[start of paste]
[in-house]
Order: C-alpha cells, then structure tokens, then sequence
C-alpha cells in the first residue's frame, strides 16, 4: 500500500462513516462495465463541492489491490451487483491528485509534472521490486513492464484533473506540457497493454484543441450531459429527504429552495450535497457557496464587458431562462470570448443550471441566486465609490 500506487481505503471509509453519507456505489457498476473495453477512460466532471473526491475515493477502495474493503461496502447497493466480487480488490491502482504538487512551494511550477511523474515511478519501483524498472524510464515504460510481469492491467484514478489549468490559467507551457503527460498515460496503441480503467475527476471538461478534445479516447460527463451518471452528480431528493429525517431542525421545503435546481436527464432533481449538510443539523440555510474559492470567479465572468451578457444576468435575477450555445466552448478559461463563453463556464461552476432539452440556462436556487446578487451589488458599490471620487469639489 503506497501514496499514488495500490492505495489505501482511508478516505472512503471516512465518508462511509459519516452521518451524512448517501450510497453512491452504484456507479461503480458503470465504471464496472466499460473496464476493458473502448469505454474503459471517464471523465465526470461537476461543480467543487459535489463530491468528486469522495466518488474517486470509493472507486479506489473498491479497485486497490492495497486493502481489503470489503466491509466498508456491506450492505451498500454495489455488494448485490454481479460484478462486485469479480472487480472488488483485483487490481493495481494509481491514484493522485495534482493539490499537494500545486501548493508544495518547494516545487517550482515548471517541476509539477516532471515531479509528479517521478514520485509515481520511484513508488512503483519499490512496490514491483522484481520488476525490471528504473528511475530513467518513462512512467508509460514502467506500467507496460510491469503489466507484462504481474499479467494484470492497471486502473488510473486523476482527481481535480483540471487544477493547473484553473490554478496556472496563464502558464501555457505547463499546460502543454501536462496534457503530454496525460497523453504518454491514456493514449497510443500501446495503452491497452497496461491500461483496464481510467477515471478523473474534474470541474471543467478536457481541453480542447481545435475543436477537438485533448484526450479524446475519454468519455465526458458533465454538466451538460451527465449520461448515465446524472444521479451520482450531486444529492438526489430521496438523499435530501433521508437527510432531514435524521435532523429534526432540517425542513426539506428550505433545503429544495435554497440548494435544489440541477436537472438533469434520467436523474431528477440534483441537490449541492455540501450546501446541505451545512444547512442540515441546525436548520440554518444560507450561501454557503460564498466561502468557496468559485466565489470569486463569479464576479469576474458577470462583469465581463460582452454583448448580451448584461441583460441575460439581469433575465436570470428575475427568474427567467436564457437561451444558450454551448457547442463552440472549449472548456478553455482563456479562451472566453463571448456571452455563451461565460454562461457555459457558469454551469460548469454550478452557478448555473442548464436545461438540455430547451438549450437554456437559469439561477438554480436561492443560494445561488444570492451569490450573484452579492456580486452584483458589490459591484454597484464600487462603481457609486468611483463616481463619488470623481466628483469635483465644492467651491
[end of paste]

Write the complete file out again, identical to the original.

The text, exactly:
[in-house]
Order: C-alpha cells, then structure tokens, then sequence
C-alpha cells in the first residue's frame, strides 16, 4: 500500500462513516462495465463541492489491490451487483491528485509534472521490486513492464484533473506540457497493454484543441450531459429527504429552495450535497457557496464587458431562462470570448443550471441566486465609490 500506487481505503471509509453519507456505489457498476473495453477512460466532471473526491475515493477502495474493503461496502447497493466480487480488490491502482504538487512551494511550477511523474515511478519501483524498472524510464515504460510481469492491467484514478489549468490559467507551457503527460498515460496503441480503467475527476471538461478534445479516447460527463451518471452528480431528493429525517431542525421545503435546481436527464432533481449538510443539523440555510474559492470567479465572468451578457444576468435575477450555445466552448478559461463563453463556464461552476432539452440556462436556487446578487451589488458599490471620487469639489 503506497501514496499514488495500490492505495489505501482511508478516505472512503471516512465518508462511509459519516452521518451524512448517501450510497453512491452504484456507479461503480458503470465504471464496472466499460473496464476493458473502448469505454474503459471517464471523465465526470461537476461543480467543487459535489463530491468528486469522495466518488474517486470509493472507486479506489473498491479497485486497490492495497486493502481489503470489503466491509466498508456491506450492505451498500454495489455488494448485490454481479460484478462486485469479480472487480472488488483485483487490481493495481494509481491514484493522485495534482493539490499537494500545486501548493508544495518547494516545487517550482515548471517541476509539477516532471515531479509528479517521478514520485509515481520511484513508488512503483519499490512496490514491483522484481520488476525490471528504473528511475530513467518513462512512467508509460514502467506500467507496460510491469503489466507484462504481474499479467494484470492497471486502473488510473486523476482527481481535480483540471487544477493547473484553473490554478496556472496563464502558464501555457505547463499546460502543454501536462496534457503530454496525460497523453504518454491514456493514449497510443500501446495503452491497452497496461491500461483496464481510467477515471478523473474534474470541474471543467478536457481541453480542447481545435475543436477537438485533448484526450479524446475519454468519455465526458458533465454538466451538460451527465449520461448515465446524472444521479451520482450531486444529492438526489430521496438523499435530501433521508437527510432531514435524521435532523429534526432540517425542513426539506428550505433545503429544495435554497440548494435544489440541477436537472438533469434520467436523474431528477440534483441537490449541492455540501450546501446541505451545512444547512442540515441546525436548520440554518444560507450561501454557503460564498466561502468557496468559485466565489470569486463569479464576479469576474458577470462583469465581463460582452454583448448580451448584461441583460441575460439581469433575465436570470428575475427568474427567467436564457437561451444558450454551448457547442463552440472549449472548456478553455482563456479562451472566453463571448456571452455563451461565460454562461457555459457558469454551469460548469454550478452557478448555473442548464436545461438540455430547451438549450437554456437559469439561477438554480436561492443560494445561488444570492451569490450573484452579492456580486452584483458589490459591484454597484464600487462603481457609486468611483463616481463619488470623481466628483469635483465644492467651491